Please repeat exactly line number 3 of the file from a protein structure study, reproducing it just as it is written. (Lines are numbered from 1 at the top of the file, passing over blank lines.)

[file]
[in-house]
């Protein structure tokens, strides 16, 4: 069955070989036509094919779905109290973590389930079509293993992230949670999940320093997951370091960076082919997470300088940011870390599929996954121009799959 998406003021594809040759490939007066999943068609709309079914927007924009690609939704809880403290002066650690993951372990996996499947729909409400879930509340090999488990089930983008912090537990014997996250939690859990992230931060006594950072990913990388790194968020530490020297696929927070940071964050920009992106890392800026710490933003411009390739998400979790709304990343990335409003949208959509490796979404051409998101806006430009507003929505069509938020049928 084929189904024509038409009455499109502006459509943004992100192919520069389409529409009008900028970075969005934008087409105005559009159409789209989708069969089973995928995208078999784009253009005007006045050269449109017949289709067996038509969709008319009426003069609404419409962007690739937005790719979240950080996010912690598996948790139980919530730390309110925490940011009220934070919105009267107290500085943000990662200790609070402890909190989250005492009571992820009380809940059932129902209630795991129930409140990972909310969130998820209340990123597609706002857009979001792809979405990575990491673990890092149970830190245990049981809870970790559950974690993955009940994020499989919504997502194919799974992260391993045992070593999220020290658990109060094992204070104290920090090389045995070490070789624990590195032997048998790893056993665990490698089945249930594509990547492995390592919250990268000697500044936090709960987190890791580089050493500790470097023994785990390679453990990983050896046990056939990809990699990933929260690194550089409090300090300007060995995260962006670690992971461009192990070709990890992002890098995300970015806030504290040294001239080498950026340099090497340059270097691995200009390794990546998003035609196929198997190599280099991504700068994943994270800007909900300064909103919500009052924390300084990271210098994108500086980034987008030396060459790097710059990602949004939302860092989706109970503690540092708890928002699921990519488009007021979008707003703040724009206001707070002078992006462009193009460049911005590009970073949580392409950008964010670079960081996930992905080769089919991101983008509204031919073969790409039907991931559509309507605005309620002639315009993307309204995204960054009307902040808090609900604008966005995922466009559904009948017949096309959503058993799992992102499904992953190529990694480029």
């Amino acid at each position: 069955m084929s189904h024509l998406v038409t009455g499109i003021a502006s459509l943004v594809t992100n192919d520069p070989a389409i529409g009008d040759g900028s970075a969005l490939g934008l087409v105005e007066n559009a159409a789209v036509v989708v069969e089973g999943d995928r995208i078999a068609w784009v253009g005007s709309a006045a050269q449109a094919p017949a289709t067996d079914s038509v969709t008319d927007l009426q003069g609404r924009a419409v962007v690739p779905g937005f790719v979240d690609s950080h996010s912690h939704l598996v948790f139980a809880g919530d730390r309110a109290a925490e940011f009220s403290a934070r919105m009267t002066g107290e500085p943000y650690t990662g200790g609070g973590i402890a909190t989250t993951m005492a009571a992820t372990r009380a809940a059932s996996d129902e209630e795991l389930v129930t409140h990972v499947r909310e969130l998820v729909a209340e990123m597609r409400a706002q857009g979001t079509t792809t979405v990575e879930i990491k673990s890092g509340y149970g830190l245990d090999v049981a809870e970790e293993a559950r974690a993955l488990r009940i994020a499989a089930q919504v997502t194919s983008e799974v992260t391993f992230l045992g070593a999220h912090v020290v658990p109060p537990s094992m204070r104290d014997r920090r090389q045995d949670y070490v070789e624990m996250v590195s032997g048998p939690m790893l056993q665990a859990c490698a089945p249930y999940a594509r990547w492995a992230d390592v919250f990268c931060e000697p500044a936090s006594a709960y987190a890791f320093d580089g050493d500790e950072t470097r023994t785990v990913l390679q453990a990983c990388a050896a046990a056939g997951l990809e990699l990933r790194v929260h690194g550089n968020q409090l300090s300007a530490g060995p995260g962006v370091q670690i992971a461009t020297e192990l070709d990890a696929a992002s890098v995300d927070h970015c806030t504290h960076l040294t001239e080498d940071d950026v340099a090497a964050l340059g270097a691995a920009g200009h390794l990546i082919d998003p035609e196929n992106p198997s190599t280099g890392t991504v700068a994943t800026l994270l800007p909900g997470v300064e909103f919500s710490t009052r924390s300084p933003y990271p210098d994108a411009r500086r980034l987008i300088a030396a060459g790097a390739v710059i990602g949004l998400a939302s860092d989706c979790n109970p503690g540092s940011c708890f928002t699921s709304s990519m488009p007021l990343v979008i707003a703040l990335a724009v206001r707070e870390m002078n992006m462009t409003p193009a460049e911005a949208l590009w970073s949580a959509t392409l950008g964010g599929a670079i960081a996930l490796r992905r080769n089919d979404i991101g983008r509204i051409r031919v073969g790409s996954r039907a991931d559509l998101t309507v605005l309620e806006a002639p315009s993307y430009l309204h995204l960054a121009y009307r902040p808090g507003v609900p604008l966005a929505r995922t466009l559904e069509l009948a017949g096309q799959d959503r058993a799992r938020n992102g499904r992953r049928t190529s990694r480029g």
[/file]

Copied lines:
């Amino acid at each position: 069955m084929s189904h024509l998406v038409t009455g499109i003021a502006s459509l943004v594809t992100n192919d520069p070989a389409i529409g009008d040759g900028s970075a969005l490939g934008l087409v105005e007066n559009a159409a789209v036509v989708v069969e089973g999943d995928r995208i078999a068609w784009v253009g005007s709309a006045a050269q449109a094919p017949a289709t067996d079914s038509v969709t008319d927007l009426q003069g609404r924009a419409v962007v690739p779905g937005f790719v979240d690609s950080h996010s912690h939704l598996v948790f139980a809880g919530d730390r309110a109290a925490e940011f009220s403290a934070r919105m009267t002066g107290e500085p943000y650690t990662g200790g609070g973590i402890a909190t989250t993951m005492a009571a992820t372990r009380a809940a059932s996996d129902e209630e795991l389930v129930t409140h990972v499947r909310e969130l998820v729909a209340e990123m597609r409400a706002q857009g979001t079509t792809t979405v990575e879930i990491k673990s890092g509340y149970g830190l245990d090999v049981a809870e970790e293993a559950r974690a993955l488990r009940i994020a499989a089930q919504v997502t194919s983008e799974v992260t391993f992230l045992g070593a999220h912090v020290v658990p109060p537990s094992m204070r104290d014997r920090r090389q045995d949670y070490v070789e624990m996250v590195s032997g048998p939690m790893l056993q665990a859990c490698a089945p249930y999940a594509r990547w492995a992230d390592v919250f990268c931060e000697p500044a936090s006594a709960y987190a890791f320093d580089g050493d500790e950072t470097r023994t785990v990913l390679q453990a990983c990388a050896a046990a056939g997951l990809e990699l990933r790194v929260h690194g550089n968020q409090l300090s300007a530490g060995p995260g962006v370091q670690i992971a461009t020297e192990l070709d990890a696929a992002s890098v995300d927070h970015c806030t504290h960076l040294t001239e080498d940071d950026v340099a090497a964050l340059g270097a691995a920009g200009h390794l990546i082919d998003p035609e196929n992106p198997s190599t280099g890392t991504v700068a994943t800026l994270l800007p909900g997470v300064e909103f919500s710490t009052r924390s300084p933003y990271p210098d994108a411009r500086r980034l987008i300088a030396a060459g790097a390739v710059i990602g949004l998400a939302s860092d989706c979790n109970p503690g540092s940011c708890f928002t699921s709304s990519m488009p007021l990343v979008i707003a703040l990335a724009v206001r707070e870390m002078n992006m462009t409003p193009a460049e911005a949208l590009w970073s949580a959509t392409l950008g964010g599929a670079i960081a996930l490796r992905r080769n089919d979404i991101g983008r509204i051409r031919v073969g790409s996954r039907a991931d559509l998101t309507v605005l309620e806006a002639p315009s993307y430009l309204h995204l960054a121009y009307r902040p808090g507003v609900p604008l966005a929505r995922t466009l559904e069509l009948a017949g096309q799959d959503r058993a799992r938020n992102g499904r992953r049928t190529s990694r480029g």